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16

This is absolutely normal - she has discovered a new toy: her voice. At this age she doesn't really know anything about the effect loud shouts can have on others. And even when you ask her to stop, that is only a short term thing. But this will come with time - I'd suggest keeping on doing as you are now. If you make too big a thing of it, sometimes ...


3

We used to call one of my nephews The Pterodactyl Child, until we nipped that bud: Inside voice, please. (yes, even if sometimes we are outside) I only have one niece, so I may be off-base, but IME (and my mother's, who holds a masters degree in special education) females develop sooner and begin the "terrible twos" at around that age. Good luck :)


3

There is something you can do. Instead of only reacting with the "serious" look and "no", sometimes mimic her back! At times when it is least disturbing to others. It might be engaging and fun. And she might learn something even more, like when the shouting is more appropriate and fun, and when it ought to be toned down. Additional benefit: meaningful (to ...


2

Children that age learn new things everyday, some good some bad. Trust me it is only a phase and will pass soon. What you can do meanwhile is not give her extra attention when she shouts i.e. don't tell her it is bad or to stop, simply try to distract her with a toy she likes or a book or whatever else she likes. UPDATE: All the people advising a 'firm ...


2

We use a 'double check'. Sometimes he doesn't understand what it actually means when he says yes/no, so I confirm what he meant by explaining what will happen next. Example: Me: Are you done with your dinner? Toddler: Yes! Me: Ok, then I am going to take your food away (or even better: Can I eat your food? This really drives home that he is not having ...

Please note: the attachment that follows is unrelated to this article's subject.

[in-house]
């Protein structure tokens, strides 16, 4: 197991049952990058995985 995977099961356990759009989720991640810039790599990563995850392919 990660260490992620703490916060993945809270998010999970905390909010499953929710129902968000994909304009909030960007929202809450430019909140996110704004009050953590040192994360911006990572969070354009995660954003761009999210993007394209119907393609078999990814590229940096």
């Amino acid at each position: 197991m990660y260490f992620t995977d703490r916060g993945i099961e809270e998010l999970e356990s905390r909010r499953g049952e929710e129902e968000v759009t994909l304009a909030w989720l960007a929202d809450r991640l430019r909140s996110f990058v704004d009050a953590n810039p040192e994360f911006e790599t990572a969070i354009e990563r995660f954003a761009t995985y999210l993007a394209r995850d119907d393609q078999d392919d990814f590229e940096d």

2

One of my favorite diving games growing up was "penny fetch". My folks would toss coins into the pool and we were supposed to go down to fetch them. Sometimes they would toss the higher denominations (dimes, quarters) into the deep end. Since we sometimes got to keep the money we had incentive to learn to swim underwater. Obviously harder to do in a ...


1

My answer works on excited adults too: speak very softly to her and she'll speak softly too. Kids learn by mimicry. As soon as she's old enough to understand you can add; "the people over there don't want to hear that" or (my favourite) "that baby over there wants to sleep, please don't be so loud".


1

This is very normal. However, in my experience, your plan will likely not work out. The problem is not her screaming, it's her disobedience. If she stops screaming but continues to grow in disobedience, you will likely still be displeased. Fortunately, there is something else you can do. If you oppose corporal punishment on principal, ignore this answer. I ...


1

I believe the police department handles assault and battery. I'm sorry. I know it's your daughter, but when we progress to using weapons to convey threats and we're perceiving these threats as legitimate, you have a responsibility to your other daughter to do something about this immediately. Failure to act in the best interests of your other daughter could ...



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